2 December 2009
The independent UK government advisory body the Human Genetics Commission (HGC) has released a new report on the controversial National DNA database. Nothing to hide, nothing to fear? calls for the police DNA database, the largest of its kind in the world, to be established in law through new primary legislation that explicitly defines the permitted and prohibited uses of the DNA records. The report also calls for much clearer regulation of the database, including an independent oversight body, strengthening of the National DNA Database Ethics Group, and an independent appeals procedure for people who are not charged with or convicted of any crime to have their DNA removed.
It is proposed that a Royal Commission is also set up ‘to give focus to, and to learn from, the public debate, and to ensure that its outcomes will be taken forward and reflected in future legislation’. Recent public consultation revealed widespread concerns about the National DNA database (see previous news), and the new report itself discusses anecdotal evidence that the police are encouraged to detain members of the public for the primary purpose of taking DNA samples for the database. There are additional concerns relating to unfair discrimination in this respect, with a disproportionate number of young black men having their DNA profiles recorded (see Times article). Interestingly, the report specifically recommends that the police themselves should be required to submit their own DNA samples to the database as a condition of employment.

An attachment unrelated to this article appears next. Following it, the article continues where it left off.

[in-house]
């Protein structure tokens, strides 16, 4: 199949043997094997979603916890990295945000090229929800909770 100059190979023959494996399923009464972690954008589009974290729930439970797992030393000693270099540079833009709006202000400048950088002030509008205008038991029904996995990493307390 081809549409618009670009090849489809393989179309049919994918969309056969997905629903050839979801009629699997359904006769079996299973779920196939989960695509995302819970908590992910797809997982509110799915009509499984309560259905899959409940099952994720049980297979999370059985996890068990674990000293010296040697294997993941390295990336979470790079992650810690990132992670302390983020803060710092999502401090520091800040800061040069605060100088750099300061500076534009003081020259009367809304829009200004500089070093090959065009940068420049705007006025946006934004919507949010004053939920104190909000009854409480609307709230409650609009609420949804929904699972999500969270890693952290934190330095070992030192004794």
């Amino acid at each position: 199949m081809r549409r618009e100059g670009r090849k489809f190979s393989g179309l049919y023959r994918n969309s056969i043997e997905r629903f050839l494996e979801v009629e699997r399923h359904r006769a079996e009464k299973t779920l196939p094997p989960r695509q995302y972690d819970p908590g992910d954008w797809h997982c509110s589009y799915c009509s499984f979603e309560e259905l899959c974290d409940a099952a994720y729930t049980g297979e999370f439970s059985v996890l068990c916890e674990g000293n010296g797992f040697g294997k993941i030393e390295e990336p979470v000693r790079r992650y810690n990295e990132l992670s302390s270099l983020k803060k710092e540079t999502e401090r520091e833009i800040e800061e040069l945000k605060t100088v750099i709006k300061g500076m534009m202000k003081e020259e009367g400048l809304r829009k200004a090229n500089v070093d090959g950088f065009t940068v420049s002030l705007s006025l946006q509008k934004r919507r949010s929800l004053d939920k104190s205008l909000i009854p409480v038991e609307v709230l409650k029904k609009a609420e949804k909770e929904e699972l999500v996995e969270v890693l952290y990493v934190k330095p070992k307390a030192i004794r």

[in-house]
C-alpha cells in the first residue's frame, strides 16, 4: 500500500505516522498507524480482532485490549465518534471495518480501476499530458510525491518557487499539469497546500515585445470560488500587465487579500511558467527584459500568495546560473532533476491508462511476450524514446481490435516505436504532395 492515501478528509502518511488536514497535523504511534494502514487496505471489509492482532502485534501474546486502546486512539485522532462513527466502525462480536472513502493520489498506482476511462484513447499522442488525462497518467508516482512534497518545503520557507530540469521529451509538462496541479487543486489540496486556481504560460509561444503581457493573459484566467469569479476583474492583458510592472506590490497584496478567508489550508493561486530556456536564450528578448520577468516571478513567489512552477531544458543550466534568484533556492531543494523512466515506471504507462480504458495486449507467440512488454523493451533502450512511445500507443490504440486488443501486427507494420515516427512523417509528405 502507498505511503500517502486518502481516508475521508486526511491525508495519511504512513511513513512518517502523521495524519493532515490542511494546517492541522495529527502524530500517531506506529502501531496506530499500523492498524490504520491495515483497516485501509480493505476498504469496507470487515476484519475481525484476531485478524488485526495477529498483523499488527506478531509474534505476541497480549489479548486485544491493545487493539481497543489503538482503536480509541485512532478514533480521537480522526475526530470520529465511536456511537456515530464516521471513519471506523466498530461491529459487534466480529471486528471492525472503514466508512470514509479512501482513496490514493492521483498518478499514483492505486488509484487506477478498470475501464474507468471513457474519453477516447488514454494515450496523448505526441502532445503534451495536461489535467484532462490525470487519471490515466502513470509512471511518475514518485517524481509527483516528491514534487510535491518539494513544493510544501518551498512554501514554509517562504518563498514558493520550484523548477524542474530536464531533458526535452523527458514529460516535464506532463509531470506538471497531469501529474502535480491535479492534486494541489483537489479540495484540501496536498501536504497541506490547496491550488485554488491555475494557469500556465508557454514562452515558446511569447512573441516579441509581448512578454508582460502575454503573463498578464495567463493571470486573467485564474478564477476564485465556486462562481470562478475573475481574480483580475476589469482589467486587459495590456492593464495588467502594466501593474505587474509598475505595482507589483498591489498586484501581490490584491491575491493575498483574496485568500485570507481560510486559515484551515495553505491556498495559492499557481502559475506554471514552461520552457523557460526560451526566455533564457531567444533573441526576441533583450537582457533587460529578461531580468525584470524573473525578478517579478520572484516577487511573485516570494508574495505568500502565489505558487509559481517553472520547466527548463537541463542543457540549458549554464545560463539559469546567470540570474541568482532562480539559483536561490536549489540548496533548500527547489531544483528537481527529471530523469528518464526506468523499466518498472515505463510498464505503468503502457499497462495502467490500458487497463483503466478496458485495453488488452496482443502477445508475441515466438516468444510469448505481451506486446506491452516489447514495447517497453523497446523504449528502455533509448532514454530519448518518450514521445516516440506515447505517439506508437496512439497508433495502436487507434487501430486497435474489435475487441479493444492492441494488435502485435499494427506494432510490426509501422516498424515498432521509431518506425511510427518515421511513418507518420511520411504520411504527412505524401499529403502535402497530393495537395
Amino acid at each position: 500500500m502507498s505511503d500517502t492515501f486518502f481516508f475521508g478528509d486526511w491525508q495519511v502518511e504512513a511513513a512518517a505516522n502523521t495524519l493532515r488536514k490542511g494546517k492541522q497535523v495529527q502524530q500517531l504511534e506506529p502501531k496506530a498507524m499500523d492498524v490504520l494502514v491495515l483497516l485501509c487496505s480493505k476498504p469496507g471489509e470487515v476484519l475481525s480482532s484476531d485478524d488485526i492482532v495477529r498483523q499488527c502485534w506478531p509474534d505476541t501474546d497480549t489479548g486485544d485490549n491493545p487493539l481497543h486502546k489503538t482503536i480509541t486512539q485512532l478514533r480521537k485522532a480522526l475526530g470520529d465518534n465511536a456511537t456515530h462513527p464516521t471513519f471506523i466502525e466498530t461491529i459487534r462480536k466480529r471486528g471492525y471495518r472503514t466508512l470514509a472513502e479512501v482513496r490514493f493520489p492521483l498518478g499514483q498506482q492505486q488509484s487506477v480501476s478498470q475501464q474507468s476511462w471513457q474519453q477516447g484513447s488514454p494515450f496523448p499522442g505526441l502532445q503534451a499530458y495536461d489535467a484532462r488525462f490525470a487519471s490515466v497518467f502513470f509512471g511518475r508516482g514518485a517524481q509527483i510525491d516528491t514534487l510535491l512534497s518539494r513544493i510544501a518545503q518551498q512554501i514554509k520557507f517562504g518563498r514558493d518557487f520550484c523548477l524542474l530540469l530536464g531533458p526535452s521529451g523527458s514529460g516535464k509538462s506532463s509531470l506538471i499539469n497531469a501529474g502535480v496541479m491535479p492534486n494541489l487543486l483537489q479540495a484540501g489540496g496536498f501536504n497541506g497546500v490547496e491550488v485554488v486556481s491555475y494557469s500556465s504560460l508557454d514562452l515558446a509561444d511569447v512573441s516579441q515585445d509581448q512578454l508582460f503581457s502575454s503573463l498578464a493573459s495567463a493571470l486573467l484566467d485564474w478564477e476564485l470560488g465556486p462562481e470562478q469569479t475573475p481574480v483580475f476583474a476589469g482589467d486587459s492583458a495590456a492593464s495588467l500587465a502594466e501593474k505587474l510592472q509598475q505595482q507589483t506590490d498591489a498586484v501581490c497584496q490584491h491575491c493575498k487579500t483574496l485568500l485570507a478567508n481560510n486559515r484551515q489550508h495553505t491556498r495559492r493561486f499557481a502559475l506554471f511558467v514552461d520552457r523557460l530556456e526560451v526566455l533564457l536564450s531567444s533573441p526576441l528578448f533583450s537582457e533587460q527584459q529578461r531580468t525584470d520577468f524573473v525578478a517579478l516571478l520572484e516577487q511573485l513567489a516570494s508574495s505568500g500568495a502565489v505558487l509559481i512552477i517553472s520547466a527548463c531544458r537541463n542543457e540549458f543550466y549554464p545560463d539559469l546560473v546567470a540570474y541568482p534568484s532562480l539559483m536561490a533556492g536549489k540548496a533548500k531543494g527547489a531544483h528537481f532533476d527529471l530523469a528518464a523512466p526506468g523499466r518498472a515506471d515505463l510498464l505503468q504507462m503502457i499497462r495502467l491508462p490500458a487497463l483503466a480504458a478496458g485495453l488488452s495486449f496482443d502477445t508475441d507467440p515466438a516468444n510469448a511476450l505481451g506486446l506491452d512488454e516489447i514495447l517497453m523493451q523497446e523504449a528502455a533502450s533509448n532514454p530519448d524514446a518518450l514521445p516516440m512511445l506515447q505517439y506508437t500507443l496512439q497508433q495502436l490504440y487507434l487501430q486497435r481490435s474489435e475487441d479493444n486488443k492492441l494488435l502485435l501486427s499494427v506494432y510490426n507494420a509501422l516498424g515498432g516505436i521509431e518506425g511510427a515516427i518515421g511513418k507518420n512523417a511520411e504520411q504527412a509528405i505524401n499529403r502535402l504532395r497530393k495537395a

Other recommendations include collaborative work with European centres to standardise markers (to facilitate cross-border crime investigation) and research to determine the true ‘forensic utility’ of the database – that is, just how effective it actually is in combating crime. HGC Chair Professor Jonathan Montgomery said: "…there has been a steady 'function creep', allowing more and more people’s DNA to be kept, but it is not clear that this is matched by an improvement in securing convictions. There needs to be a regular review of the positive value we get from the database" (see press release). Another concern voiced in the report is the issue of ‘function creep’ – making gradual new uses of the database without sufficient debate, with the contentious example of behavioural genetics cited – and ‘function leap’, the application of the database for completely new purposes such as biometric identity cards or linkage to electronic health records.
Comment: The HGC report is in some respects ill-timed, coming so soon after a recent Government climb-down from plans to allow continued retention of DNA samples from unconvicted people (see previous news). However, there is still an urgent need to address the current problems with the database and the HGC proposals are sensible, offering clarity for the police whilst addressing public worries about civil liberty, discrimination and wider concerns about how the use of genomic information might expand in the future.